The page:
£301,755,000 in Direct Payments will be issued on Monday
A total of £301,755,000 in Direct Payments will issue to Northern Ireland farmers on the first day of payments for 2021 – the largest amount ever to be paid out on day one.
Payments will issue to 23,393 farmers (98 per cent of eligible applicants) on 18 October.
This includes 91 per cent of farm businesses selected for inspection in 2021.
Announcing the payments, Agriculture Minister Edwin Poots said: “I am delighted to confirm that 98 per cent of local farmers will be issued a total of £301million in Direct Payments on 18 October.
“As a result of exiting the EU, this is the second year the department has been able to issue payments in one go, which in turn has represented the largest amount ever issued by my department on the first day of payments.
“As I announced at the Balmoral Show, payments have been increased by 6.29 per cent this year to ensure that all funding ring-fenced for this purpose is used.”
Minister Poots continued: “I wish to express my thanks to staff within my department who have worked diligently to ensure that hard-pressed farming families receive these vital payments as soon as possible.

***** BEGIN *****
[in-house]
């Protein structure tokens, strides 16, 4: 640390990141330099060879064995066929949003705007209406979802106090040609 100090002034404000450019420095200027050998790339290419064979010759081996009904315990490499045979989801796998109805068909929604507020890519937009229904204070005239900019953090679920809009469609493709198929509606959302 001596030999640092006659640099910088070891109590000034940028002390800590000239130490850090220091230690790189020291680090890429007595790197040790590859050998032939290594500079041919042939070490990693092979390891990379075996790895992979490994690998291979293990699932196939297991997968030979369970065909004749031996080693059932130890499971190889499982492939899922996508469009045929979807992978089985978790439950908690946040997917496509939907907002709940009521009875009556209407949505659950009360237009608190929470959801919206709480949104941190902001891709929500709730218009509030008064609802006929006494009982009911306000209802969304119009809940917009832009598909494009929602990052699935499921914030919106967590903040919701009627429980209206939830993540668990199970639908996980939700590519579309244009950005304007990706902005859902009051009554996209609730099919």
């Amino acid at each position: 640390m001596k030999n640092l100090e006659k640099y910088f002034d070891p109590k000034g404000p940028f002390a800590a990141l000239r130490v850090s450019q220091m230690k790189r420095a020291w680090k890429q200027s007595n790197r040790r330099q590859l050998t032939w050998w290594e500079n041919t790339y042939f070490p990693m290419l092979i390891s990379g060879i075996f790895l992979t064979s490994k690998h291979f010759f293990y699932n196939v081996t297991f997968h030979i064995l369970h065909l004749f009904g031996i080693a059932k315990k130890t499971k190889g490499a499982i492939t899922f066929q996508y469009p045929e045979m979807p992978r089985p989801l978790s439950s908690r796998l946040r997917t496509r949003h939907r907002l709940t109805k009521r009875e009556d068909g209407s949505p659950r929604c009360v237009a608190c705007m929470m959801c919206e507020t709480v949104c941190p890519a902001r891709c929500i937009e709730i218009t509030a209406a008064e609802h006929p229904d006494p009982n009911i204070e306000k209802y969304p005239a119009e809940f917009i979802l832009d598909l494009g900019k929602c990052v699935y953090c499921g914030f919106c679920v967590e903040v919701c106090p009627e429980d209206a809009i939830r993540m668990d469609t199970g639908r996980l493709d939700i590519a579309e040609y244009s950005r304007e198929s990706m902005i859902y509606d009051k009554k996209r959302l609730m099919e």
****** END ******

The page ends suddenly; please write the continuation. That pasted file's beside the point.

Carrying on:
“These payments represent the bulk of farm businesses’ annual income.
“Maximising payments issued on day one improves the financial viability of these businesses and the wider rural economy.”
The small number of remaining applications will continue to be verified by DAERA, with payments being released daily from 18 October onwards.
Payment letters will issue by post to all customers, but can also be viewed online immediately via DAERA Online Services.
The Ulster Farmers’ Union (UFU) has described it as “good news” that will be well received by members.
UFU president, Victor Chestnutt, stated: “This equates to 98 percent of eligible applicants and includes 91 percent of farm businesses that were selected to undergo inspection. “The payments are crucial in helping to sustain family farming businesses across NI.
“This year’s increase will help elevate financial pressures due to rising input costs, ensuring farmers can continue to produce the high-quality, environmentally friendly food we all expect.”